Supercomputers may be used to diagnose depression

Aditya Singh

Psychologists and supercomputers are working together to help diagnose depression at UT’s Texas Advanced Computing Center.

David Schnyer, a UT cognitive neuroscientist, psychology professor and lead researcher, creates programs that train supercomputers to look for signs of mental disorders. Schnyer said he uses the predictive power of these computer programs to analyze large data sets of magnetic resonance imaging brain scans, genetic markers and other biological factors. 

“We looked at how to optimize (data from the brain scans) to diagnose people and detect certain vulnerabilities that might indicate future problems,” Schnyer said.

The algorithms allow the computers to analyze data, create models that classify people into healthy and depressed populations and then make their own predictions about new patients.

Derek Pisner, a cognitive neuroscience graduate student who worked on this research, said these algorithms have successfully diagnosed disorders such as Alzheimer’s disease and epilepsy, but depression is a little trickier.

“Depression is a multifaceted disorder,” Pisner said. ”There are many brands and subtypes of depression, and the breadth of depression as a diagnosis in general complicates that search for unique characteristics.”

Schnyer published the study last month in the journal Psychiatry Research: neuroimaging. His machine-learning algorithm can currently accurately classify whether people are depressed or not 75 percent of the time. While this is a success for the research group, Schnyer said the current algorithm is unsuccessful in early diagnosis and is difficult to apply to different data sets with new groups of people.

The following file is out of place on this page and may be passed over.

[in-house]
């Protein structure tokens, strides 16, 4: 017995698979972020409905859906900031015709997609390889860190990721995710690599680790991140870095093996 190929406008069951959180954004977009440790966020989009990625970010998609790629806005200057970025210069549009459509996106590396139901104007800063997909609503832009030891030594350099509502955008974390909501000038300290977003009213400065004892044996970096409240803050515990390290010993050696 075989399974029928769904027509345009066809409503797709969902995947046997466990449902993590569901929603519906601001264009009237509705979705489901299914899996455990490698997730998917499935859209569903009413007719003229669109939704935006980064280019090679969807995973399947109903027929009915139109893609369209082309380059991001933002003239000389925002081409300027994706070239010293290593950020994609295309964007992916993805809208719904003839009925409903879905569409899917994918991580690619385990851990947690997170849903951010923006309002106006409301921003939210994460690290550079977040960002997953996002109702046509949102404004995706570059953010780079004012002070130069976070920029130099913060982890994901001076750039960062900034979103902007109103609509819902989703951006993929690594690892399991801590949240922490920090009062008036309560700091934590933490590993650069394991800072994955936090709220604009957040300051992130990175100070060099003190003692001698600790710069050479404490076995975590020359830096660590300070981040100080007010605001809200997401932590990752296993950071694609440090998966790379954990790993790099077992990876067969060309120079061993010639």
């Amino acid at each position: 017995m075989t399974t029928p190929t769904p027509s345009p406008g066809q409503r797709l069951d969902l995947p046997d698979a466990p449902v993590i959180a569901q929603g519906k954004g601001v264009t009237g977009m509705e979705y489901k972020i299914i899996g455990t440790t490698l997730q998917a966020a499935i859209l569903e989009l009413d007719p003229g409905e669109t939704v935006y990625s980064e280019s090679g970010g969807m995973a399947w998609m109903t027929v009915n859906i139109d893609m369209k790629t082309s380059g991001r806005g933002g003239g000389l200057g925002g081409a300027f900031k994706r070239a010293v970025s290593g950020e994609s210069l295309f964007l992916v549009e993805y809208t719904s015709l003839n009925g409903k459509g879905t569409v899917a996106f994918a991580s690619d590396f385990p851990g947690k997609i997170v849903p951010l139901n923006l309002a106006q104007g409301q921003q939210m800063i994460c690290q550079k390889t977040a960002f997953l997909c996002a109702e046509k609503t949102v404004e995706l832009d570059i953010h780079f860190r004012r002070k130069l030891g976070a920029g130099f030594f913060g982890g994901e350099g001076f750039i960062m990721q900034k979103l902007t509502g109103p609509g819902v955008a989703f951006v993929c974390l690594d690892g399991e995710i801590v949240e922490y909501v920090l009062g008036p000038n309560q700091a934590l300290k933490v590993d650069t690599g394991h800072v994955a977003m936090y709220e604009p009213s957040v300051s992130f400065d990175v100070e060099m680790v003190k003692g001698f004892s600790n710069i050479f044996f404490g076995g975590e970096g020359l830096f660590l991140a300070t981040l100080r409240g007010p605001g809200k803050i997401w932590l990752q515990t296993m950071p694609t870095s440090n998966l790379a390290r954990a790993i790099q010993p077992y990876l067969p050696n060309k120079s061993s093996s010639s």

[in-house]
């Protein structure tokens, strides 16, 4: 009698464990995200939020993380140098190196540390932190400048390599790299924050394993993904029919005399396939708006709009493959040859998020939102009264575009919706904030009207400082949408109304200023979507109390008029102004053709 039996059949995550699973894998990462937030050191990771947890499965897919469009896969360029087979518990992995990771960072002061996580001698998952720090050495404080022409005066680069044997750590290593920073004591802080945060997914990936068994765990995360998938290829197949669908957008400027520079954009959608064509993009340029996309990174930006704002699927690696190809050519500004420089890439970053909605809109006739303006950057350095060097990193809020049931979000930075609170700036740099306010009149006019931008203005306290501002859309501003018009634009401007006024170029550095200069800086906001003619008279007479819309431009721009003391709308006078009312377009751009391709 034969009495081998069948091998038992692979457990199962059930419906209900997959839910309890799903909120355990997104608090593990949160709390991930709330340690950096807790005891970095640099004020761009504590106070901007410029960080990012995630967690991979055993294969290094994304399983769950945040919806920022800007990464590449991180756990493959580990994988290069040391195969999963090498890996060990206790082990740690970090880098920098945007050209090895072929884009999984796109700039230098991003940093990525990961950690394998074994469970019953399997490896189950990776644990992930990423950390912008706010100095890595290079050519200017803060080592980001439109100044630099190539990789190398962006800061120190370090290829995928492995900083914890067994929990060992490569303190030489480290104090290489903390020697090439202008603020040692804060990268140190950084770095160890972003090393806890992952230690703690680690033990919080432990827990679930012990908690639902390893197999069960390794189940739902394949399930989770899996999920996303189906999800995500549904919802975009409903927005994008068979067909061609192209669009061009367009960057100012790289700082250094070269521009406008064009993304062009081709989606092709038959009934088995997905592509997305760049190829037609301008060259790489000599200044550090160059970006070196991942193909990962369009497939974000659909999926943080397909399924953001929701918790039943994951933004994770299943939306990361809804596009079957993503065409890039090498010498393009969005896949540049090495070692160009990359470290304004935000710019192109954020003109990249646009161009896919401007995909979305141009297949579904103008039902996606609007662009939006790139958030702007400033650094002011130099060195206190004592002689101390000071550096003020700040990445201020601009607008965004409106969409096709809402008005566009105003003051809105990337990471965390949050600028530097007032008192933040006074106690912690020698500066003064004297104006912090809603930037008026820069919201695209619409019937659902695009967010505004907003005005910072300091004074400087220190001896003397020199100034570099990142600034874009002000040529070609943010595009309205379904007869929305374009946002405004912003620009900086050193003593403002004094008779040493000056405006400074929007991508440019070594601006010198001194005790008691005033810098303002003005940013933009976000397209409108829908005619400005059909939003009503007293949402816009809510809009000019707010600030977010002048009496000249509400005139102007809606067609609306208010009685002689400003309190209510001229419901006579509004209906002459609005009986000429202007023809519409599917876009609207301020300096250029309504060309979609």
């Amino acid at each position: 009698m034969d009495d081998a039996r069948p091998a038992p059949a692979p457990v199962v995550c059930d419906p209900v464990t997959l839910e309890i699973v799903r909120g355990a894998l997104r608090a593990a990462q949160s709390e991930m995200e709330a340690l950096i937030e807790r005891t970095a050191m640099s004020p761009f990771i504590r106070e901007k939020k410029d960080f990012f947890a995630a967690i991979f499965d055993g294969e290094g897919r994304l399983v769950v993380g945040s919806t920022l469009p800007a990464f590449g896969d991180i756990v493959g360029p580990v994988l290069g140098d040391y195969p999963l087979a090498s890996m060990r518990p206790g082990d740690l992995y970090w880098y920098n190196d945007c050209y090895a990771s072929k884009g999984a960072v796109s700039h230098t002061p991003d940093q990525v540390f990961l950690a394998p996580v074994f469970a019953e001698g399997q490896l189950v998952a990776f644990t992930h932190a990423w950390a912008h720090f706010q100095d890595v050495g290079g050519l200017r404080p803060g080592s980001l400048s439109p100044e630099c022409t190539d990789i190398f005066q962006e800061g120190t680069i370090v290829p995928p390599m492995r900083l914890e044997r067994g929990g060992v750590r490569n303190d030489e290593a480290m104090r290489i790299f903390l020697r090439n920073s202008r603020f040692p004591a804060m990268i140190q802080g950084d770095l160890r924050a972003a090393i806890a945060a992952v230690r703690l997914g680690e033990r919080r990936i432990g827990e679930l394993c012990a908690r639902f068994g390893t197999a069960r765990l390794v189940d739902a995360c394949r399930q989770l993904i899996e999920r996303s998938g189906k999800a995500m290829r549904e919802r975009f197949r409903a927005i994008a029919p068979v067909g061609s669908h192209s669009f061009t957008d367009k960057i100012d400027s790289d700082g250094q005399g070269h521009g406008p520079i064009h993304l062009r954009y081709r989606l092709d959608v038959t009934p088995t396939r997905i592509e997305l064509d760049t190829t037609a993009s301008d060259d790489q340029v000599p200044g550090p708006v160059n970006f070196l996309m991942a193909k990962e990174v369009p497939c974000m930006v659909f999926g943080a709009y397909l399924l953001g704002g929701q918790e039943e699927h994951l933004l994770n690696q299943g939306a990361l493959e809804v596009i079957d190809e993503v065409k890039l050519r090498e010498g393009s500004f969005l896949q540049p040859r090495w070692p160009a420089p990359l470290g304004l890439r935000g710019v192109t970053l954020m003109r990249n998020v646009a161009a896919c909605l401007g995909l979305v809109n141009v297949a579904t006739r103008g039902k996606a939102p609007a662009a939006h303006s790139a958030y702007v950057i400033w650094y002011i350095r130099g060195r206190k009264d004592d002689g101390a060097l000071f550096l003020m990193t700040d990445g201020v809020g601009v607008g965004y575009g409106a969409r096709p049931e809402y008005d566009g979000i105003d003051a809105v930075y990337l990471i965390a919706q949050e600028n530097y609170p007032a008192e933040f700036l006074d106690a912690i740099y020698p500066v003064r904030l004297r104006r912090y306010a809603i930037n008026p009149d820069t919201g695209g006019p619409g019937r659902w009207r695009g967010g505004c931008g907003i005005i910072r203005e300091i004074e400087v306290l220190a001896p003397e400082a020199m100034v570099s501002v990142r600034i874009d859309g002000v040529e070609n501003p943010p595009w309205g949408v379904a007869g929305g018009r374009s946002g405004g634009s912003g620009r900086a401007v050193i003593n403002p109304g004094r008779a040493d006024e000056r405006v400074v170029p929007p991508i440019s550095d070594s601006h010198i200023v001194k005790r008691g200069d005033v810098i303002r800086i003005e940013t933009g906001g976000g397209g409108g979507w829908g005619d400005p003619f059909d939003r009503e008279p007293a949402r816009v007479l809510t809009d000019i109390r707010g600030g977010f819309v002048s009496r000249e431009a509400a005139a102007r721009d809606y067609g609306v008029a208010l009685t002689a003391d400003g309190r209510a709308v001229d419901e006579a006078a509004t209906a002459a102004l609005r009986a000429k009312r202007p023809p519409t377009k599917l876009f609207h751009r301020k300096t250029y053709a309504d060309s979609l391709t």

“One of the nice things about machine learning is also its Achilles heel — it will literally latch out to whatever feature best separates the group,” Schnyer said, “Let’s just say by chance one group has more people with black hair than the other group has blond hair, the algorithm would pick up on that, which is irrelevant to the depression.”

Leslie Scherger, a biomedical engineering sophomore who specializes in computer science, said that diagnosing mental disorders still requires a human element. 

“Computers could probably look at symptoms to form a conclusion, but they lack the empathy that is very often needed to make conclusions on mental disorders,” Scherger said. “They still lack the ability to understand the patient’s personal stories and emotions.”

Pisner said that testing the algorithm with more types of data, not just brain scans, can improve the algorithmic accuracy. He added that supercomputers could become so accurate that they can diagnose very early onset depression. 

“What we are going to see more and more over the next decade is a pretty reliable supply of machine learning algorithms for predicting not just the disorder, but also its subtypes, its stage of development and possibly even predicting the treatment,” Pisner said.